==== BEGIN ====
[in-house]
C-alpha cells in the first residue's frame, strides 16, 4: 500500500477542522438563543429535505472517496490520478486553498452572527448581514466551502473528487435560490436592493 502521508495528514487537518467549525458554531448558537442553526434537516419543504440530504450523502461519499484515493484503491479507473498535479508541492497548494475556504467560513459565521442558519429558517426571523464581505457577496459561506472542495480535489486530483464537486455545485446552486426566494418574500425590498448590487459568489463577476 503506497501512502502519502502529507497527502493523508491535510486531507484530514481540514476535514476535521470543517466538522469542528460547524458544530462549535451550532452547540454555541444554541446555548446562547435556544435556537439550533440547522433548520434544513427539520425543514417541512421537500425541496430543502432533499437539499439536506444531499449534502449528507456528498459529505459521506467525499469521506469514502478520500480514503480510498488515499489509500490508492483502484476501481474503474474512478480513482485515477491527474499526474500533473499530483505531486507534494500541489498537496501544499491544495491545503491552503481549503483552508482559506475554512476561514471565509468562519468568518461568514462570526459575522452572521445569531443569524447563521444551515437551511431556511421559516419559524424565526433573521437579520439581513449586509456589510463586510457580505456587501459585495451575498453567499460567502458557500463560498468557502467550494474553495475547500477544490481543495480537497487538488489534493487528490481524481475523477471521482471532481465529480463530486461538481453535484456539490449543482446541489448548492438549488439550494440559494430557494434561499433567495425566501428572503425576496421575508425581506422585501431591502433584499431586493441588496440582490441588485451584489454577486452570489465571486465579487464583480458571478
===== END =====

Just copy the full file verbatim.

[in-house]
C-alpha cells in the first residue's frame, strides 16, 4: 500500500477542522438563543429535505472517496490520478486553498452572527448581514466551502473528487435560490436592493 502521508495528514487537518467549525458554531448558537442553526434537516419543504440530504450523502461519499484515493484503491479507473498535479508541492497548494475556504467560513459565521442558519429558517426571523464581505457577496459561506472542495480535489486530483464537486455545485446552486426566494418574500425590498448590487459568489463577476 503506497501512502502519502502529507497527502493523508491535510486531507484530514481540514476535514476535521470543517466538522469542528460547524458544530462549535451550532452547540454555541444554541446555548446562547435556544435556537439550533440547522433548520434544513427539520425543514417541512421537500425541496430543502432533499437539499439536506444531499449534502449528507456528498459529505459521506467525499469521506469514502478520500480514503480510498488515499489509500490508492483502484476501481474503474474512478480513482485515477491527474499526474500533473499530483505531486507534494500541489498537496501544499491544495491545503491552503481549503483552508482559506475554512476561514471565509468562519468568518461568514462570526459575522452572521445569531443569524447563521444551515437551511431556511421559516419559524424565526433573521437579520439581513449586509456589510463586510457580505456587501459585495451575498453567499460567502458557500463560498468557502467550494474553495475547500477544490481543495480537497487538488489534493487528490481524481475523477471521482471532481465529480463530486461538481453535484456539490449543482446541489448548492438549488439550494440559494430557494434561499433567495425566501428572503425576496421575508425581506422585501431591502433584499431586493441588496440582490441588485451584489454577486452570489465571486465579487464583480458571478